Government streamlines import processing of PPEs, medical equipment– Anti-Red Tape Authority says



The government has now streamlined the process of importing medical equipment and personal protective equipment (PPEs) for commercial use, due to  the high demand for such products amid the global health crisis brought about by the coronavirus disease 2019 (COVID-19), the Anti-Red Tape Authority (ARTA) said on Wednesday.

Importers of PPEs and medical equipment will only have to present their certificate of registration to clear the release of the shipments, said ARTA director general Jeremiah Belgica.

“Ang kadalasan ho diyan na nagiging problema ngayon is ‘yung mga importation ng mga PPEs tsaka ‘yung mga medical products and supplies na for commercial use,” said Belgica.

“‘Yung mga gustong mag-ano ngayon, mag-import for commercial use, ang aming gagawin ngayon together with the FDA is  isa na lang ang kanilang ibigay na requirement —proof of registration ng company,” he also said.

Belgica was referring to the Food and Drugs Administration (FDA), whose clearance was previously needed before shipments could be released to importers.

According to Belgica, the government is also set to launch on April 2, 2020, an online one-stop-shop to further streamline the importation of PPEs and medical supplies.

“Unahin natin doon sa Customs kasi napakahalaga ng ating pagpasok ng mga medical supplies, ‘yung mga PPEs. Ngayon ito’y finish touches and we are addressing it. Ito’y mag-lo-launch kami ng tinatawag na Bayanihan One-Stop-Shop kung saan naka-link na ang processes ng FDA at tsaka BOC,” he said.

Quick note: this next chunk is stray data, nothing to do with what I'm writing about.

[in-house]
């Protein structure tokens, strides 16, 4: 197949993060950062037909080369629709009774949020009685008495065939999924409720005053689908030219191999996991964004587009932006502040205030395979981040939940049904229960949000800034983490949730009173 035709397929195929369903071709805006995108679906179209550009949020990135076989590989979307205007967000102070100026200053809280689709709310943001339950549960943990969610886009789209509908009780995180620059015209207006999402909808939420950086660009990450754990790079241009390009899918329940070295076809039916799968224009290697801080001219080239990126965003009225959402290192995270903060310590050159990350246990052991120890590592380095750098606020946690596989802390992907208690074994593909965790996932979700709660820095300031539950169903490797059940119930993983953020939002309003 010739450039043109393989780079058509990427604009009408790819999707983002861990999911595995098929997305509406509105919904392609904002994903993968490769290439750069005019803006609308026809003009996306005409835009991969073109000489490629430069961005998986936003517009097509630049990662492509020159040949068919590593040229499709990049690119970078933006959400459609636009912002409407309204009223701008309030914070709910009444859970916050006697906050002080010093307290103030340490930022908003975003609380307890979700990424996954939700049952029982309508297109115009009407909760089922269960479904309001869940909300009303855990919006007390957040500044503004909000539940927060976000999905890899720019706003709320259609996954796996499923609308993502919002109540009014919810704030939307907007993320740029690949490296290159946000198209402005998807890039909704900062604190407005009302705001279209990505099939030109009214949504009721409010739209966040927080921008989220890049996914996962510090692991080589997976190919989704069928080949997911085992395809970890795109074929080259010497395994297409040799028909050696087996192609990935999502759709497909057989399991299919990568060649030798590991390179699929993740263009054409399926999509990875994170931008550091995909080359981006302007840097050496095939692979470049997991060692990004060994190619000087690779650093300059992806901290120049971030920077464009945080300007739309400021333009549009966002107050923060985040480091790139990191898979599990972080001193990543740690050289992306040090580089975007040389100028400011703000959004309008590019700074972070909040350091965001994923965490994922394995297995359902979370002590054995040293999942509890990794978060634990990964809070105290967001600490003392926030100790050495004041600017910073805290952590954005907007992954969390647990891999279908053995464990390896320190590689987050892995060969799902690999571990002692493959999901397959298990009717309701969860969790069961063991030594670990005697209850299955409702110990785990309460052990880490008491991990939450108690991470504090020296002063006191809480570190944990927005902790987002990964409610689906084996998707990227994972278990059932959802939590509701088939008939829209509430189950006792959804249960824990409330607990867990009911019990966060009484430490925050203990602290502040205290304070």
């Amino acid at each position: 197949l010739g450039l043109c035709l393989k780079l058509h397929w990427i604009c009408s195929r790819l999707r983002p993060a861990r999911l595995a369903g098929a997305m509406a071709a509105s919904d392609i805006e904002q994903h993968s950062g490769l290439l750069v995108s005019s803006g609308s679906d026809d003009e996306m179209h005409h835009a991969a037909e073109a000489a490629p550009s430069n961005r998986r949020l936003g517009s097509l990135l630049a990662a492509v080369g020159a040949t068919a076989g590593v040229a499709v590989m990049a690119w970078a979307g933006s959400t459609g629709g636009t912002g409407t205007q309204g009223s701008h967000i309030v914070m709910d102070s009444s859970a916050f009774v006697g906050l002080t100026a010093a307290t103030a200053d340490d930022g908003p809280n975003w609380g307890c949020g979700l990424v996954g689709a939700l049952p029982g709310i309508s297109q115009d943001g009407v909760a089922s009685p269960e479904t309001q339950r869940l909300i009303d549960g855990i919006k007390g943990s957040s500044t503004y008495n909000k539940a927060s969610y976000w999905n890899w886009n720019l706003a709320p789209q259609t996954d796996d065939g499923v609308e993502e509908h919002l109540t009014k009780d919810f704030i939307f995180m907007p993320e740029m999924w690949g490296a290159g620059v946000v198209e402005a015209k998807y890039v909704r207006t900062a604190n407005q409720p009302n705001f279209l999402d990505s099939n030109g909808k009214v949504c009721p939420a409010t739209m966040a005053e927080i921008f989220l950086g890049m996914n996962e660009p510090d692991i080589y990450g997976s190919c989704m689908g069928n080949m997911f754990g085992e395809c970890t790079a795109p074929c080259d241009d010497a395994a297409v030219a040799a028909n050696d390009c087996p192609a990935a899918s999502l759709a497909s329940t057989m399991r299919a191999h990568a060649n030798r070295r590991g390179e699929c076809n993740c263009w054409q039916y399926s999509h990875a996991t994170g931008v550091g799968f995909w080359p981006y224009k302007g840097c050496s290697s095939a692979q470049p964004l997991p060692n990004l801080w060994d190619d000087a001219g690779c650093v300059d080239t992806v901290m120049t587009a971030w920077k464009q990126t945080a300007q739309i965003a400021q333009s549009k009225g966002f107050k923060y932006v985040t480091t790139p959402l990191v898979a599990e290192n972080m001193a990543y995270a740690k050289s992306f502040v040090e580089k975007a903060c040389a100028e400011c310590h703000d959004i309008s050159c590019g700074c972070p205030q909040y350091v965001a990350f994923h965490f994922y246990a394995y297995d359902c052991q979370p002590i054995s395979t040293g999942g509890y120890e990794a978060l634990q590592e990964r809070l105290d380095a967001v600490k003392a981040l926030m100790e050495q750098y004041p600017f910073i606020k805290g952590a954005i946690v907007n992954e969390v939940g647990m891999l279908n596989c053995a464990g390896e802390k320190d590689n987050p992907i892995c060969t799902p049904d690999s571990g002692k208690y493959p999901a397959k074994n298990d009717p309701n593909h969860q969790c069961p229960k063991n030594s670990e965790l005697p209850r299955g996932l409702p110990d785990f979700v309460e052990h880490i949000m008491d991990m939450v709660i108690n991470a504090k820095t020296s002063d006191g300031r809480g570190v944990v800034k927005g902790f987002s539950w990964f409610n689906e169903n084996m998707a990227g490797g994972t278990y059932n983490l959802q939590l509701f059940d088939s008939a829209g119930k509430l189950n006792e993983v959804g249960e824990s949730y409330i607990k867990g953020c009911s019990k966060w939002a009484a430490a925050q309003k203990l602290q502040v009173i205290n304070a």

“Hopefully by tomorrow (Thursday) ito’y operational na rin.  Ito ang pinakaunang ginawa at hopefully within a day’s time matapos ang processing for both FDA and BOC — online 100 percent,” Belgica said.

Meanwhile,  the Bureau of Customs (BOC) on Wednesday said it would exempt shipments of PPEs and medical supplies from documentary requirements to expedite their release amid demand as the country battles COVID-19.

Under Customs Administrative Order (CAO) 07-2020, the agency said it would exempt importers of PPEs and medical equipment from presenting documents such as the Certificate of Product Notification (CPN) or Certificate of Product Registration (CPR) from the FDA.

“The aim of this CAO is to expedite customs clearance of tax and duty-exempt importations of PPEs and medical goods which are urgently needed by the country’s citizens, frontliners, and medical supplies manufacturers in this public health emergency we are currently facing,” the BOC said in a statement.

It said the order also complies with the Bayanihan to Heal as One Act, which stresses the need to urgently import protective gear for medical workers and patients.

The lack of personal protective equipment in hospitals for frontliners and patients alike has pushed many facilities from both the public and private sectors to start fundraisers to purchase PPEs amid the rise of COVID-19 infections in the country, which have risen to 2,084 cases as of Tuesday afternoon.

Other private groups have also taken initiative to make improvised protective equipment, including face masks and shields.

Suppliers of imported PPEs and medical supplies will only have to submit a copy of their license to operate and proof of application for product notification with the FDA to have their shipments cleared, the BOC said.

Importers of ventilators, respirators, and necessary accessories will only have to present a copy of their license to operate. Health products donated by certified agencies or third-party organizations “shall be automatically cleared” according to Customs.

Foreign donations of PPEs, respirators, and the needed accessories used to treat COVID-19 patients will not require FDA clearance, it added.

Under Section 4(O) of the Bayanihan law, the government is ordered to “liberalize the grant of incentives” in manufacturing equipment vital to COVID-19 treatment, provided that they are “exempt from import duties, taxes, and other fees.”/Stacy Ang


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